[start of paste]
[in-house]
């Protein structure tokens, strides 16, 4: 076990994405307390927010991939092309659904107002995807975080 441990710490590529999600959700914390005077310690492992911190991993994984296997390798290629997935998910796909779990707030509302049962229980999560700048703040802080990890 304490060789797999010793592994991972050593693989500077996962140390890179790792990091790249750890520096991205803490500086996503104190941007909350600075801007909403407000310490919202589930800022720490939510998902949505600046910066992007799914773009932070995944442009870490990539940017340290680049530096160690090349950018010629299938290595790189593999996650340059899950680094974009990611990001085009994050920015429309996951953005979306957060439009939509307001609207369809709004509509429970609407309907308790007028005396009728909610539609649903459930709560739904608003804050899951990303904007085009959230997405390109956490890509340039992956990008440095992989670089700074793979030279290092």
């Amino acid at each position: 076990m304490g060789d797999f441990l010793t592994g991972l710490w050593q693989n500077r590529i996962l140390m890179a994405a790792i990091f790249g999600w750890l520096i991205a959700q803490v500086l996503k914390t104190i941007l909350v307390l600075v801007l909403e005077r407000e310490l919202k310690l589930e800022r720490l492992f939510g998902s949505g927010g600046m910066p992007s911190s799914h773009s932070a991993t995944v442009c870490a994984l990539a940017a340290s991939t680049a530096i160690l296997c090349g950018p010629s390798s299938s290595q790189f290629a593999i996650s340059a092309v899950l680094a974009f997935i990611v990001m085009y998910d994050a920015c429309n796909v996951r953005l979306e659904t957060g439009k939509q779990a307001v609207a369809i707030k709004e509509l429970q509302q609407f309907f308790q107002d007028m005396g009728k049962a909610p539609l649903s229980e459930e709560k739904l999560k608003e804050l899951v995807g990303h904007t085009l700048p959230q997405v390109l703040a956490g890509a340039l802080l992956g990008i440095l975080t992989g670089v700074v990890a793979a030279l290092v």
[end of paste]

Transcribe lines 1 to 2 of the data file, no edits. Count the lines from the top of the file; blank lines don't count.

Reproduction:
[in-house]
């Protein structure tokens, strides 16, 4: 076990994405307390927010991939092309659904107002995807975080 441990710490590529999600959700914390005077310690492992911190991993994984296997390798290629997935998910796909779990707030509302049962229980999560700048703040802080990890 304490060789797999010793592994991972050593693989500077996962140390890179790792990091790249750890520096991205803490500086996503104190941007909350600075801007909403407000310490919202589930800022720490939510998902949505600046910066992007799914773009932070995944442009870490990539940017340290680049530096160690090349950018010629299938290595790189593999996650340059899950680094974009990611990001085009994050920015429309996951953005979306957060439009939509307001609207369809709004509509429970609407309907308790007028005396009728909610539609649903459930709560739904608003804050899951990303904007085009959230997405390109956490890509340039992956990008440095992989670089700074793979030279290092």